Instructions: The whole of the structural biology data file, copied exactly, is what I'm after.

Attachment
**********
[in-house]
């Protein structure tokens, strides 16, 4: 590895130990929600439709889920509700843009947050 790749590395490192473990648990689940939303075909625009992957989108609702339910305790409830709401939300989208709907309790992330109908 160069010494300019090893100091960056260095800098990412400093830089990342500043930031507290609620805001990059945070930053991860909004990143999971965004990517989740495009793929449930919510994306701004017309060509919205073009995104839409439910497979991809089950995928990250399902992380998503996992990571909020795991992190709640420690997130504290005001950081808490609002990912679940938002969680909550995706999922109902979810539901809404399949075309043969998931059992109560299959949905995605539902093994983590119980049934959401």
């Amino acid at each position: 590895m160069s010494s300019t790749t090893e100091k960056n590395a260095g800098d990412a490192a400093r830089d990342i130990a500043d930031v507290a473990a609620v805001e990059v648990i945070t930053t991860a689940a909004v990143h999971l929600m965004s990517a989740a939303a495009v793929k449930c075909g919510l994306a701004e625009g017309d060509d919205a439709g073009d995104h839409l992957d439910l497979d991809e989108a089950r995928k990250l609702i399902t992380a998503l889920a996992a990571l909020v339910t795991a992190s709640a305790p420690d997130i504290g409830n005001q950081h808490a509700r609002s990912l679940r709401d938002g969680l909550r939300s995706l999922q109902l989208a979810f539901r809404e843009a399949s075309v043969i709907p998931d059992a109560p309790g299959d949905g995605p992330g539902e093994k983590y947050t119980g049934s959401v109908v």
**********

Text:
[in-house]
């Protein structure tokens, strides 16, 4: 590895130990929600439709889920509700843009947050 790749590395490192473990648990689940939303075909625009992957989108609702339910305790409830709401939300989208709907309790992330109908 160069010494300019090893100091960056260095800098990412400093830089990342500043930031507290609620805001990059945070930053991860909004990143999971965004990517989740495009793929449930919510994306701004017309060509919205073009995104839409439910497979991809089950995928990250399902992380998503996992990571909020795991992190709640420690997130504290005001950081808490609002990912679940938002969680909550995706999922109902979810539901809404399949075309043969998931059992109560299959949905995605539902093994983590119980049934959401």
């Amino acid at each position: 590895m160069s010494s300019t790749t090893e100091k960056n590395a260095g800098d990412a490192a400093r830089d990342i130990a500043d930031v507290a473990a609620v805001e990059v648990i945070t930053t991860a689940a909004v990143h999971l929600m965004s990517a989740a939303a495009v793929k449930c075909g919510l994306a701004e625009g017309d060509d919205a439709g073009d995104h839409l992957d439910l497979d991809e989108a089950r995928k990250l609702i399902t992380a998503l889920a996992a990571l909020v339910t795991a992190s709640a305790p420690d997130i504290g409830n005001q950081h808490a509700r609002s990912l679940r709401d938002g969680l909550r939300s995706l999922q109902l989208a979810f539901r809404e843009a399949s075309v043969i709907p998931d059992a109560p309790g299959d949905g995605p992330g539902e093994k983590y947050t119980g049934s959401v109908v």